An area of disturbed weather in the extreme southern Caribbean off the coast of Nicaragua (Invest 90L)
has changed little since Wednesday, but is still expected to develop into a tropical depression by early next week as it meanders erratically. Satellite loops
on Thursday morning showed that 90L had a modest amount of rotation, but heavy thunderstorm activity was sparse and not showing any increase. The disturbance had plenty of moisture to work with (about 70% relative humidity at mid-levels of the atmosphere)
, and water vapor satellite imagery
showed no large-scale areas of dry air that 90L might have to contend with. Wind shear
was marginally favorable for development, near 20 knots. Sea surface temperatures (SSTs) were very warm, near 29.5°C (85°F), which was about 1°C (1.8°F) above average. Figure 1.
Latest satellite image of 90L.Track forecast: 90L a heavy rain threat to Central America
Steering currents are weak in the region, and 90L will not move much over the next five days. Heavy rains over Panama, Costa Rica and Nicaragua are a major concern from 90L, as even a weak tropical depression or tropical storm parked in this area for multiple days could cause significant flooding and landslides. For example, Tropical Storm Gamma
of 2005, with top winds of just 50 mph, stalled just north of Nicaragua on November 18 - 20, causing at least 37 fatalities in Honduras and Belize.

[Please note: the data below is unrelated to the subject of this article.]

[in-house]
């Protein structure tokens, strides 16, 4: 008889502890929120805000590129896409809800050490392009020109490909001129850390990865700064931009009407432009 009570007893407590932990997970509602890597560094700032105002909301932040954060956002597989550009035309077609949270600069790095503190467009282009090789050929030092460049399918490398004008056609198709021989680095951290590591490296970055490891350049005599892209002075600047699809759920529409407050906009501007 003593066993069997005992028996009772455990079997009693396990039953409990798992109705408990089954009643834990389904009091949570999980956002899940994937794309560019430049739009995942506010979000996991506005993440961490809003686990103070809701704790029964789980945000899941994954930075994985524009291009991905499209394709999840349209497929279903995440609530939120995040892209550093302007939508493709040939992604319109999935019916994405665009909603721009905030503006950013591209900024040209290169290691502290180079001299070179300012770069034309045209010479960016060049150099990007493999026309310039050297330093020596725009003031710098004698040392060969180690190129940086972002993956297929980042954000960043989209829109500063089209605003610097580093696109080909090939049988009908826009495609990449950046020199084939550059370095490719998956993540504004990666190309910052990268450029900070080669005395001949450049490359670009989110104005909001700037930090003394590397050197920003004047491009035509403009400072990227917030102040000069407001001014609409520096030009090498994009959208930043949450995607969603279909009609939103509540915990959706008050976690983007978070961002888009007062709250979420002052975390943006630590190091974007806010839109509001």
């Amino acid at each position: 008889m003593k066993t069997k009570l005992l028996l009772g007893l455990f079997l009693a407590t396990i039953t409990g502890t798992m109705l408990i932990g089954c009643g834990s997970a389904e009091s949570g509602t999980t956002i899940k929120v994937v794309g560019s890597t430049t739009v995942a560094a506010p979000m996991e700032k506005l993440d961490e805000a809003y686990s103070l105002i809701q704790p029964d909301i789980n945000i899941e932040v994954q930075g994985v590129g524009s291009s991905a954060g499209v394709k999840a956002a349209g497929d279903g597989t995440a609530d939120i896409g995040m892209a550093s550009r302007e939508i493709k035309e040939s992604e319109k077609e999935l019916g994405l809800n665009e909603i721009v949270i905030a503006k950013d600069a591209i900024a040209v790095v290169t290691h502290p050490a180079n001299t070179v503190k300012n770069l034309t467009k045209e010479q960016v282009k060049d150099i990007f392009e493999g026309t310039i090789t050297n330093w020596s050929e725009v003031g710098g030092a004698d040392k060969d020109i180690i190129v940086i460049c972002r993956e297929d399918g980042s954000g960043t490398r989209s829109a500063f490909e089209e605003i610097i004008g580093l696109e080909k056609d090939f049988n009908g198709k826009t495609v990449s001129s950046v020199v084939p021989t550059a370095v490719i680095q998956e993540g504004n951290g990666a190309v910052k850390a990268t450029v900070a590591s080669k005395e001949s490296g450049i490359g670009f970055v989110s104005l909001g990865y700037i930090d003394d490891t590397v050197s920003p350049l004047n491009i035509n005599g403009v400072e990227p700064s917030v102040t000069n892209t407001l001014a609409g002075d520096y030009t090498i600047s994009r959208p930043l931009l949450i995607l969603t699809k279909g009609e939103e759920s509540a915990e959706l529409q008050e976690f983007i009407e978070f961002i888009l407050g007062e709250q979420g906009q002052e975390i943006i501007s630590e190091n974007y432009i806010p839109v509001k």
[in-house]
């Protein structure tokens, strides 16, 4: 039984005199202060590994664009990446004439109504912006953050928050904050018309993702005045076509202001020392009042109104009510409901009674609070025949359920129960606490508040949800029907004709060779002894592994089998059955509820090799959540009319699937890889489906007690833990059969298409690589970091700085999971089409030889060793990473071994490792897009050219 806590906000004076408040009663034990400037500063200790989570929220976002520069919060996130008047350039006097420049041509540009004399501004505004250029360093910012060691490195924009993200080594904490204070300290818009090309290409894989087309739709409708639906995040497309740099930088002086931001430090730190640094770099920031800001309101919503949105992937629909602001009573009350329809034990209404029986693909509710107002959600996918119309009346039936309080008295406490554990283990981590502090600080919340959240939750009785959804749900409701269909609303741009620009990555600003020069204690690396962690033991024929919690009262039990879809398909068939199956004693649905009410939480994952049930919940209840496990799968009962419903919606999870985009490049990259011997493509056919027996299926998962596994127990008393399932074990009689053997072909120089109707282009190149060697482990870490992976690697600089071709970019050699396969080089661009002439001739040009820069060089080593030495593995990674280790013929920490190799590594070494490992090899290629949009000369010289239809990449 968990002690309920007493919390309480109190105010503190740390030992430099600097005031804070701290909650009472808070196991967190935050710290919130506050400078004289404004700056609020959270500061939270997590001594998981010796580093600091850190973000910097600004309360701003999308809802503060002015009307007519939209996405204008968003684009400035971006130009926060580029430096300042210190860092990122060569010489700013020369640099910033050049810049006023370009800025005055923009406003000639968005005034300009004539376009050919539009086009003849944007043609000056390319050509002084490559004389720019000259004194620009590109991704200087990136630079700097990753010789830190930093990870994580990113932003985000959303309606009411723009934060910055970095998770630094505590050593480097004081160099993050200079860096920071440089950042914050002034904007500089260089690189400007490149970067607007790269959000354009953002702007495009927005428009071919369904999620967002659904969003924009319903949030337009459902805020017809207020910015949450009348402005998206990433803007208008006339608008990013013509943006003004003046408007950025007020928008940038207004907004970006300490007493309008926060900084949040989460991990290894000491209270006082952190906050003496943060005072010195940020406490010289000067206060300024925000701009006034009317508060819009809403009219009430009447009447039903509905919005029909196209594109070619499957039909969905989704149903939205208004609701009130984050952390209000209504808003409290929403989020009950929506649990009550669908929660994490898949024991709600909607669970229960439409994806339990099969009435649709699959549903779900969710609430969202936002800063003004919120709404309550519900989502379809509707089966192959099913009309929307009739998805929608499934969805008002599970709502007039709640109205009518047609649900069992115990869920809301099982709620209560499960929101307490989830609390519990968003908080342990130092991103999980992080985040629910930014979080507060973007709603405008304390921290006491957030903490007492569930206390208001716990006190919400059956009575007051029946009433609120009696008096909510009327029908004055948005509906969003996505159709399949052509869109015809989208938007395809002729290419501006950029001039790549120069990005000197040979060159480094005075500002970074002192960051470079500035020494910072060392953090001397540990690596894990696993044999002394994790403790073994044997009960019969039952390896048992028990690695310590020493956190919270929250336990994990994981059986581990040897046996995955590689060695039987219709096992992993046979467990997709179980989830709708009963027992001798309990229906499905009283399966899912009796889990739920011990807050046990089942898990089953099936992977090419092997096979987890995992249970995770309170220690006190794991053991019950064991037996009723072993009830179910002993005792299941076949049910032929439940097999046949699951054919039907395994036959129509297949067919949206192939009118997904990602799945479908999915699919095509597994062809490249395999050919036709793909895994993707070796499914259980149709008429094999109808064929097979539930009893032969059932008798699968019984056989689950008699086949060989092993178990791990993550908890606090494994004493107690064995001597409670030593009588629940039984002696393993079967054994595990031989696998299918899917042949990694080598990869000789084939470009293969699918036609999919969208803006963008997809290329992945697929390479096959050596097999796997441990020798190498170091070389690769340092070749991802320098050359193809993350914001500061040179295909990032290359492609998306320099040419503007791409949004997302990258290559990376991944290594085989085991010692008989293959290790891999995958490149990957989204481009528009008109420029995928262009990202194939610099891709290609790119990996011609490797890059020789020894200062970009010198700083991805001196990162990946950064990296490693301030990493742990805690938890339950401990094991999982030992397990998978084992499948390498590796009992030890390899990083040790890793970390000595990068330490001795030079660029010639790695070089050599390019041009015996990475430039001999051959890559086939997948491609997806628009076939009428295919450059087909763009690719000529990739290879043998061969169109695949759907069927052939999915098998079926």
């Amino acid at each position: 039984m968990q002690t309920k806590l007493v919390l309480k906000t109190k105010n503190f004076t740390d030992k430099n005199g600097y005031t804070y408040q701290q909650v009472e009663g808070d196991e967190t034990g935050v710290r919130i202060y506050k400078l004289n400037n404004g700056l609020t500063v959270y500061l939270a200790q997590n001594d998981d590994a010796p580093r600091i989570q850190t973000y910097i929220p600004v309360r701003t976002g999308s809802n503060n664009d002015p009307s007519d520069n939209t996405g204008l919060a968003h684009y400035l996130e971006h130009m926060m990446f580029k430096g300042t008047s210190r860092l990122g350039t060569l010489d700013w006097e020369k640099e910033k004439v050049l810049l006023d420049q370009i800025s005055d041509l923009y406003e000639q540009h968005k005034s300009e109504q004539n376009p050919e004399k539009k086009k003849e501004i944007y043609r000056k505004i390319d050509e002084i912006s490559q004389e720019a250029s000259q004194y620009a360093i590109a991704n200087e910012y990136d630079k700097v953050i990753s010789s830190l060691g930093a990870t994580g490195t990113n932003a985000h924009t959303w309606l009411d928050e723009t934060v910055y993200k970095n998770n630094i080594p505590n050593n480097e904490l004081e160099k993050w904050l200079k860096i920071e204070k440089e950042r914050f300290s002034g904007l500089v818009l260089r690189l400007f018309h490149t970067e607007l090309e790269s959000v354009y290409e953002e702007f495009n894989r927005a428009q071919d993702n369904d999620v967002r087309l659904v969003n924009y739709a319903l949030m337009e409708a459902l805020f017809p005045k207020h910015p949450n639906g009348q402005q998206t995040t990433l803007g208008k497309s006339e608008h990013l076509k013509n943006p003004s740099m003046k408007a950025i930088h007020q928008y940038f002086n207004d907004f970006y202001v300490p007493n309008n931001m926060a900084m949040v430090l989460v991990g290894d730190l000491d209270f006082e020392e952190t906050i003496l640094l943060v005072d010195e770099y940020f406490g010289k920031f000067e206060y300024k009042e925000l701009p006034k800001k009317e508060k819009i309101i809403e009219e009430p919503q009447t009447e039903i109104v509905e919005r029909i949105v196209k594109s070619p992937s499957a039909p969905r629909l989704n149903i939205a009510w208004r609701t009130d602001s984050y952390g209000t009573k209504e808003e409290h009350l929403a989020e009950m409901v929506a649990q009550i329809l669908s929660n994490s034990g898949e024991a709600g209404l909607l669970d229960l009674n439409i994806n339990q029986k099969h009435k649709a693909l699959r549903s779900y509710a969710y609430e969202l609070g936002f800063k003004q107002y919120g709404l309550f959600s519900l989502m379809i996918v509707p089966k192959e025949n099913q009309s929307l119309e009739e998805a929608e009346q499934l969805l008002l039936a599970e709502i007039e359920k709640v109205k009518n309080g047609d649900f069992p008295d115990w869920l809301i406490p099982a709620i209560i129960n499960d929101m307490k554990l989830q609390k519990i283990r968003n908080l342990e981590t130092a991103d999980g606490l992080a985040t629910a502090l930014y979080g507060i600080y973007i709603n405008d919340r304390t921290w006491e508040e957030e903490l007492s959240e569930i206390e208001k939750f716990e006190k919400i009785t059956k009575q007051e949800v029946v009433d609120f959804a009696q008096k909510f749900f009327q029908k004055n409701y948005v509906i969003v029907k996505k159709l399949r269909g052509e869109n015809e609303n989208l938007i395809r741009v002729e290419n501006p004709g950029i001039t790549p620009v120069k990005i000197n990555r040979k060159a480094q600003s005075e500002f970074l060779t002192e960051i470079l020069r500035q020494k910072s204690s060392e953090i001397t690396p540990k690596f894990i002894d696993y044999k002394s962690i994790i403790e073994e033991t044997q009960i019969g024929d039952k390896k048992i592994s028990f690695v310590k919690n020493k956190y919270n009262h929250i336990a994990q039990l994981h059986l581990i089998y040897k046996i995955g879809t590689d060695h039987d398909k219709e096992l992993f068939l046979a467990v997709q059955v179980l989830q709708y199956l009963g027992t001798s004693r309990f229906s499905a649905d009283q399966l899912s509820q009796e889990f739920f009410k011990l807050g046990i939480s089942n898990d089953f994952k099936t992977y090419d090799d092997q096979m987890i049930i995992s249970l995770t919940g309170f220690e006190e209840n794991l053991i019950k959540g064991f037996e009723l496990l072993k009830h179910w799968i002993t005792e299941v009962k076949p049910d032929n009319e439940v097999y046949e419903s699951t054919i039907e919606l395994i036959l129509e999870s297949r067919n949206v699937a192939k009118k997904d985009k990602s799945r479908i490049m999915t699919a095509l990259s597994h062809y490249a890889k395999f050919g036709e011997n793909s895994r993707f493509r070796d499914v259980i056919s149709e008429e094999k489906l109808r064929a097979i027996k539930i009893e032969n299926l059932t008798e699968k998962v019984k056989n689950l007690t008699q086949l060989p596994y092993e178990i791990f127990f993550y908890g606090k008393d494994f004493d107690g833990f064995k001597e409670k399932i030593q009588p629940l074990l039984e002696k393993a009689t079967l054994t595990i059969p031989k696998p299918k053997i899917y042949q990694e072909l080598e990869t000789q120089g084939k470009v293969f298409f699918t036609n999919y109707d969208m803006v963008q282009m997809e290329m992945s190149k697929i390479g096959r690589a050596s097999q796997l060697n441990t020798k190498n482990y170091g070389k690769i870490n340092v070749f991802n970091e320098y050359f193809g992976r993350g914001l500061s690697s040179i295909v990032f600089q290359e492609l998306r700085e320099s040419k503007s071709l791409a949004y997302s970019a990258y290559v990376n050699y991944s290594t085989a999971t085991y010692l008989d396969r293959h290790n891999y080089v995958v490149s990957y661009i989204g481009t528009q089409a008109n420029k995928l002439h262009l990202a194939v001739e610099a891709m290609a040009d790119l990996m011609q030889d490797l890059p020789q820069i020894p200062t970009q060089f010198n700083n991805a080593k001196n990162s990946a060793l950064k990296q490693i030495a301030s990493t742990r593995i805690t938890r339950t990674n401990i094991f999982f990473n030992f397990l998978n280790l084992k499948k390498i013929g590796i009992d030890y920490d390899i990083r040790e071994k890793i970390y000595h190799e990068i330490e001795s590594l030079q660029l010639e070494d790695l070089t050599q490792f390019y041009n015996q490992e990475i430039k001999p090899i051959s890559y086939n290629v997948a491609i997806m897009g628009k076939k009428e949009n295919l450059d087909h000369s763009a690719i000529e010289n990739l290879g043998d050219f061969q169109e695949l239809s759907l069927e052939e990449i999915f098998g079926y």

Our three reliable models for prediction of tropical storm genesis—the European, GFS and UKMET models—continued to forecast in their 0Z Thursday operational runs that 90L would develop into a tropical depression by early next week. About half of the 50 forecasts from the 0Z Thursday European model ensemble predicted that 90L would eventually become Tropical Storm Otto. However, only 4% of these forecasts showed 90L becoming a hurricane. About 85% of the 20 GFS ensemble members from the 0Z Thursday forecast produced a Tropical Storm Otto. In their 7 am EST Thursday Tropical Weather Outlook,
NHC gave 90L 2-day and 5-day development odds of 20% and 70%, respectively—a decrease of 10% from the odds given Wednesday morning. The Hurricane Hunters are on call to potentially investigate 90L on Friday afternoon.
We’ll have a new post early this afternoon on the NOAA global climate summary for October.